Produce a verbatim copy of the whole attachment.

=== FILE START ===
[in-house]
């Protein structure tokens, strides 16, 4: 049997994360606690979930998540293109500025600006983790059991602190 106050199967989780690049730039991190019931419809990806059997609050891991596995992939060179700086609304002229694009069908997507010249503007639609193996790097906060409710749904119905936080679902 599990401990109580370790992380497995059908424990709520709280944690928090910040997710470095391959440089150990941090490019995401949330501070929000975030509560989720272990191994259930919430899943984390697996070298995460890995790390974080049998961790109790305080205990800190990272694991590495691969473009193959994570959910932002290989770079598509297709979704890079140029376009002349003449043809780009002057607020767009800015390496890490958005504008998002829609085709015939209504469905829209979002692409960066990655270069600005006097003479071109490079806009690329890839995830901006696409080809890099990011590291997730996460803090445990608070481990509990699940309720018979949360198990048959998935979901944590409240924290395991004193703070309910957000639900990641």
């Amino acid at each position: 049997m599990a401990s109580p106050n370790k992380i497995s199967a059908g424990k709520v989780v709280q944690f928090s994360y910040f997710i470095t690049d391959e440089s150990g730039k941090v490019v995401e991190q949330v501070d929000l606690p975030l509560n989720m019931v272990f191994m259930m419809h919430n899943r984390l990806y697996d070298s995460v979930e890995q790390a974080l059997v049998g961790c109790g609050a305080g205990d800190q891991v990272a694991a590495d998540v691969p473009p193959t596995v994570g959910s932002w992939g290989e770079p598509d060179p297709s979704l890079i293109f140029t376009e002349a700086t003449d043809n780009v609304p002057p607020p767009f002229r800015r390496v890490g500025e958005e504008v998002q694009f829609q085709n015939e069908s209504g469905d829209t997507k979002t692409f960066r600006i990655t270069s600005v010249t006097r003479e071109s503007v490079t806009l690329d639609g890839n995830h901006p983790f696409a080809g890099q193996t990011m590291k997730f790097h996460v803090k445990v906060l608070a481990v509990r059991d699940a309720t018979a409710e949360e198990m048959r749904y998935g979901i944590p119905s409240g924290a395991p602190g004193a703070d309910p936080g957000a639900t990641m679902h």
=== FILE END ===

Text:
[in-house]
């Protein structure tokens, strides 16, 4: 049997994360606690979930998540293109500025600006983790059991602190 106050199967989780690049730039991190019931419809990806059997609050891991596995992939060179700086609304002229694009069908997507010249503007639609193996790097906060409710749904119905936080679902 599990401990109580370790992380497995059908424990709520709280944690928090910040997710470095391959440089150990941090490019995401949330501070929000975030509560989720272990191994259930919430899943984390697996070298995460890995790390974080049998961790109790305080205990800190990272694991590495691969473009193959994570959910932002290989770079598509297709979704890079140029376009002349003449043809780009002057607020767009800015390496890490958005504008998002829609085709015939209504469905829209979002692409960066990655270069600005006097003479071109490079806009690329890839995830901006696409080809890099990011590291997730996460803090445990608070481990509990699940309720018979949360198990048959998935979901944590409240924290395991004193703070309910957000639900990641």
């Amino acid at each position: 049997m599990a401990s109580p106050n370790k992380i497995s199967a059908g424990k709520v989780v709280q944690f928090s994360y910040f997710i470095t690049d391959e440089s150990g730039k941090v490019v995401e991190q949330v501070d929000l606690p975030l509560n989720m019931v272990f191994m259930m419809h919430n899943r984390l990806y697996d070298s995460v979930e890995q790390a974080l059997v049998g961790c109790g609050a305080g205990d800190q891991v990272a694991a590495d998540v691969p473009p193959t596995v994570g959910s932002w992939g290989e770079p598509d060179p297709s979704l890079i293109f140029t376009e002349a700086t003449d043809n780009v609304p002057p607020p767009f002229r800015r390496v890490g500025e958005e504008v998002q694009f829609q085709n015939e069908s209504g469905d829209t997507k979002t692409f960066r600006i990655t270069s600005v010249t006097r003479e071109s503007v490079t806009l690329d639609g890839n995830h901006p983790f696409a080809g890099q193996t990011m590291k997730f790097h996460v803090k445990v906060l608070a481990v509990r059991d699940a309720t018979a409710e949360e198990m048959r749904y998935g979901i944590p119905s409240g924290a395991p602190g004193a703070d309910p936080g957000a639900t990641m679902h």